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HEARTBREAK HILL

There was plenty of support to top it off

As the midday sun poured it on for the first summerlike weather here in seven months, the focus of yesterday's 108th Boston Marathon became the intersection of Hammond Street and Commonwealth Avenue, the top of the infamous Heartbreak Hill at Mile 21.

From the full and well-staffed medical tent at the crest of the hill to the huge crowd becoming more boisterous as news of another Red Sox win over the Yankees spread like a grassfire, the hilltop became a focal point.

"We usually stock about 10 pounds of ice," said Meg Maloy, an emergency medical technician who serves as director of volunteer forces in the medical tent. "Today we have 90 -- 90 pounds in all 20 stations."

Maloy has been in that position since 1976, when the temperature on Marathon Day also soared into the mid-80s. She knew what to expect.

"There'll be overheating," she said, "but there can also be hypothermia on days like this. If people don't sweat enough, that can be dangerous."

The culprit, at least for those who live and train for this race in New England, is the combination of sub-40-degree weather and the sudden hot spell. One of the first of dozens of victims was Lynn Johnson, a physical therapist from North Attleborough, who lay on a cot where she was treated with fluids and ice.

"It was really hot out there and I wasn't sweating," said Johnson. "So I got this real bad headache and decided to stop."

It was Johnson's fourth time running Boston. Obviously disappointed to be out of the race with about 20 percent of the course left to run, Johnson was not sure about next year.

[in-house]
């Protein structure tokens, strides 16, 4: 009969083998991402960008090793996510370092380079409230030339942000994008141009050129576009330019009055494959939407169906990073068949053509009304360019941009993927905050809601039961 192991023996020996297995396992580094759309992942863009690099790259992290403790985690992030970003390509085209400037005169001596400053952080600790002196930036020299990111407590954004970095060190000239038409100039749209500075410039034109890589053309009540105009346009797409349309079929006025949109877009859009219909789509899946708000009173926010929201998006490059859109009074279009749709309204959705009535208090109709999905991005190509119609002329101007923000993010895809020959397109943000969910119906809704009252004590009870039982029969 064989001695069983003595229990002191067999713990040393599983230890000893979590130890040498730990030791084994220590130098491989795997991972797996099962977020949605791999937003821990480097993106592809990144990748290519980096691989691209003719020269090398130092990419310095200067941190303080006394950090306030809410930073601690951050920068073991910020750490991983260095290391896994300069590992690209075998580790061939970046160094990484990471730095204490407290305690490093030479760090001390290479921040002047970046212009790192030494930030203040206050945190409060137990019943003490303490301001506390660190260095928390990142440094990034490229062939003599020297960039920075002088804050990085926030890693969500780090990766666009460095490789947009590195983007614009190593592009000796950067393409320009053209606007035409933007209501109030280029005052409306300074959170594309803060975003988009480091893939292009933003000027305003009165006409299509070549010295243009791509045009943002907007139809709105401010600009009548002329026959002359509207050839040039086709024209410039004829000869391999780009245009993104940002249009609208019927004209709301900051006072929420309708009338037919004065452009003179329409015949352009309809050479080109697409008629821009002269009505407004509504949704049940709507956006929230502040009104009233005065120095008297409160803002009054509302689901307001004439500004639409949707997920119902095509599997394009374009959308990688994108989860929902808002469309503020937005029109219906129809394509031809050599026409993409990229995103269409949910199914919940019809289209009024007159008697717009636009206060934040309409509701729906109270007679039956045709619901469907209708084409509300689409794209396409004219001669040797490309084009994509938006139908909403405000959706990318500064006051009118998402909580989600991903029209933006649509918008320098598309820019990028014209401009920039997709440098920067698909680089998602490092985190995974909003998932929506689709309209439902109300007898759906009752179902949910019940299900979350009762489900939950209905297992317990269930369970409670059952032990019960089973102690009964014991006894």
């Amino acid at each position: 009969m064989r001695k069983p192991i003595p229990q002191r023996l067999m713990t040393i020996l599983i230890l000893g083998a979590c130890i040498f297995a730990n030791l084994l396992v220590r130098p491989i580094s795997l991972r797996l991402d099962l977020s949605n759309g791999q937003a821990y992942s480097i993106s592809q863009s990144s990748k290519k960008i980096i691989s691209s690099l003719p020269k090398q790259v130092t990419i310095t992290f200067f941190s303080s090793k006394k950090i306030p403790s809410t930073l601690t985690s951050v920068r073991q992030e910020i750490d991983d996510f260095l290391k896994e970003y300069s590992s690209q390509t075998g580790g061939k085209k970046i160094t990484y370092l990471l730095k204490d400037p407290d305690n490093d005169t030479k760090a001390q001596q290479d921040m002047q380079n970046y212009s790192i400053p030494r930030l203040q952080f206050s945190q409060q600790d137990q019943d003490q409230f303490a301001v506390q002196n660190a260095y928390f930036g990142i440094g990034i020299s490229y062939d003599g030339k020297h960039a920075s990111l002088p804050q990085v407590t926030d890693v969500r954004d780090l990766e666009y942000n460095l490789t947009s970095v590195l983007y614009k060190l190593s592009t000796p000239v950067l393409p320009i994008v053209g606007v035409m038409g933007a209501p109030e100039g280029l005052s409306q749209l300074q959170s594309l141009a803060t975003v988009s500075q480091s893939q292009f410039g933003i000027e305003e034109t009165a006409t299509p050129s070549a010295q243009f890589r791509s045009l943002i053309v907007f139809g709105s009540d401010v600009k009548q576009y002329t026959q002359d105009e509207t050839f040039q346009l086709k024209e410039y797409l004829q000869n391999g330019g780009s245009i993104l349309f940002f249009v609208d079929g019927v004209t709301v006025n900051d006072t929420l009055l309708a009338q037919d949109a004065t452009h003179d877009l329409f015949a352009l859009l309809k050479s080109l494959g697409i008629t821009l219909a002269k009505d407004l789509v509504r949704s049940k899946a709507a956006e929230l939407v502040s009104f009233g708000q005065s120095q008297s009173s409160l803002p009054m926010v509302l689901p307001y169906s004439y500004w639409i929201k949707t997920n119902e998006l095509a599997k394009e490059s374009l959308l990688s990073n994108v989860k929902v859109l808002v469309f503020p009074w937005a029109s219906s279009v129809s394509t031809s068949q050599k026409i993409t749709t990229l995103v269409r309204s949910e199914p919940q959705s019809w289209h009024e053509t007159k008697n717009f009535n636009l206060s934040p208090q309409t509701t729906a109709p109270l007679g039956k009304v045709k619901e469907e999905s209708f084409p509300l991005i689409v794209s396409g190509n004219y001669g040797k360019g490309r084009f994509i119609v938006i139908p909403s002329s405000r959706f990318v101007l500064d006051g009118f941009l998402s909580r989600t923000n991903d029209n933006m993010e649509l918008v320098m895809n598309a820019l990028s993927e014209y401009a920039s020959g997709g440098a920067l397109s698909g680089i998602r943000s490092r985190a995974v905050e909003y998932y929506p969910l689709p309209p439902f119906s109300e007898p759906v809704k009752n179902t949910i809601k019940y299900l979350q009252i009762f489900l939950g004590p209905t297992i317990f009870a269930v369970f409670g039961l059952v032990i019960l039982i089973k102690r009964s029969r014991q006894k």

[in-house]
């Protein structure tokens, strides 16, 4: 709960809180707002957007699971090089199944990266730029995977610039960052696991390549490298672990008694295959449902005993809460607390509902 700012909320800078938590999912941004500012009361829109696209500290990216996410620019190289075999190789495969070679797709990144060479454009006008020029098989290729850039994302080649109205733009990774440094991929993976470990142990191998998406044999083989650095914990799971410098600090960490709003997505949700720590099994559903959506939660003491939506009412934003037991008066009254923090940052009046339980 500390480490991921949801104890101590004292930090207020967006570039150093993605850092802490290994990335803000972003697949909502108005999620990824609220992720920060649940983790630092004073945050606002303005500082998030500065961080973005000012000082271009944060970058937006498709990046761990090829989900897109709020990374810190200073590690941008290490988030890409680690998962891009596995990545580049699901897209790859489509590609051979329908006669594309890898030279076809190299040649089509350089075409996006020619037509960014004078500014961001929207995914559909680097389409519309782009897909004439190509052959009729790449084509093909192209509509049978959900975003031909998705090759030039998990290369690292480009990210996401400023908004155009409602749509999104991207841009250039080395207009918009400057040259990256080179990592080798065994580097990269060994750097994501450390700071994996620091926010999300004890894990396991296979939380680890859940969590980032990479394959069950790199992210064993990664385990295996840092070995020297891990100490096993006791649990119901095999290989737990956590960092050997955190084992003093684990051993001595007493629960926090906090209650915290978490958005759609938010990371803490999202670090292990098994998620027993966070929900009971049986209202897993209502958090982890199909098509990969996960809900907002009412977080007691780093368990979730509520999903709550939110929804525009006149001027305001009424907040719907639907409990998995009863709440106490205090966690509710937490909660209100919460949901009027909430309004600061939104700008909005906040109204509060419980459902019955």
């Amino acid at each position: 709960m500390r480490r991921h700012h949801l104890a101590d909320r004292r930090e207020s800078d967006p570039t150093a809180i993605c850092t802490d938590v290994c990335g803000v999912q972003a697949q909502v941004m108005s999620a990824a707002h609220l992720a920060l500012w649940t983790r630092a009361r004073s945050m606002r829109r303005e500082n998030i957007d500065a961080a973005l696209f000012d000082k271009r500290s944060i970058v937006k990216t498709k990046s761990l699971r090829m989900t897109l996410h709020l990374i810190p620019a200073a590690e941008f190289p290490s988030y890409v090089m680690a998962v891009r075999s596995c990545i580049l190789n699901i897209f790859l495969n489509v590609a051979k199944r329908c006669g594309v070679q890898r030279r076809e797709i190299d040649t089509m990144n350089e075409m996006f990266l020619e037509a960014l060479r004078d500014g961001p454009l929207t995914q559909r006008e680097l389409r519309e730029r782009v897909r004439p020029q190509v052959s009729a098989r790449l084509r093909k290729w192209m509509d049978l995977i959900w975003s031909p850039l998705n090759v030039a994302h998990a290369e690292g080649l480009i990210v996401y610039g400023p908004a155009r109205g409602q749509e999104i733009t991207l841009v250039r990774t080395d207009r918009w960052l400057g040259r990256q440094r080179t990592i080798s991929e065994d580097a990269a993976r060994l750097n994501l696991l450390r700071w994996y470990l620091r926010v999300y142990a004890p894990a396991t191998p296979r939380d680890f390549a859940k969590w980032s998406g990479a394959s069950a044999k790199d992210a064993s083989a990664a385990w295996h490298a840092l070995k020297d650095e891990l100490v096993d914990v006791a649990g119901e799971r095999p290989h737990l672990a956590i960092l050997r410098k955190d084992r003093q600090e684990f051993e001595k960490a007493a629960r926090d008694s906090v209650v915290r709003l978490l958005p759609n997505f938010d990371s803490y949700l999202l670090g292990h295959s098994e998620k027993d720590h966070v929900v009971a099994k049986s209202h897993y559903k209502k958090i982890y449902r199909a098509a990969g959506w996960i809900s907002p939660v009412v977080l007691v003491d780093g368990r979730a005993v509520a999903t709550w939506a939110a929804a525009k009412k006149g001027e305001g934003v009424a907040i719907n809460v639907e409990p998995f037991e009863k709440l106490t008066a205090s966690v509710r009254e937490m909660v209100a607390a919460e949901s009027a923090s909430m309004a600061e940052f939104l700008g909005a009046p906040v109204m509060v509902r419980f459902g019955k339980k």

"I'm going to wait and see what the temperature is going to be," she said.

Carl Kenney thought he was home free when he heard the commotion at the top of the hill, where the crowd was chanting, "You're at the top." Then he collapsed.

"At first I thought I just tripped on something," he said, "but when I got up I was really woozy. Everything was spinning around."

The elite runners had relatively few problems, especially those from Africa, where the conditions can be similar to yesterday's. Though the top two men were spaced 100 yards apart, women's winner Catherine Ndereba hit the top of the hill with the competition breathing down her neck.

"I think it's great. It's inspiring," said Marge McCurdy, a firefighter from West Hartford who traveled to Boston with friend Kay Cickles. The two were among the loudest voices at the top, shouting out the good news that runners and wheelchair competitors had made it to the top of the hill.

"We just came here for the race," said McCurdy. "I don't have anybody running in it and this is my first time. I was just told what a great race this is to see, and so we wanted to be here. It's just great."

Cickles, a physical therapist, said she was inspired by the spectacle, maybe not to train for marathon distances but, "This is an incentive to stay in shape."

Meghan Crocker was in town from Ann Arbor, Mich., to watch her boyfriend, Matt Frame, run the course. They were wearing matching Day-Glo orange T-shirts in hopes of spotting each other. Crocker had two reasons for choosing Heartbreak Hill as a vantage point.

"I figure if he makes it this far, he'll be able to finish the race," she said. "And by the time they get to the top of the hill, he'll be running so slow it'll be easier for me to spot him in the crowd."

Indeed, about 2 hours 50 minutes into the race, Frame gave the thumbs-up from a sea of runners.

"The Boston Marathon is just the race you hear about the minute you get the least bit of exposure to running," said Crocker, who ran cross-country in high school and has plans to extend her distances. "And this is just a beautiful city and a beautiful time of year. If you don't have to run in it, this heat is pretty nice after the winter we've had."

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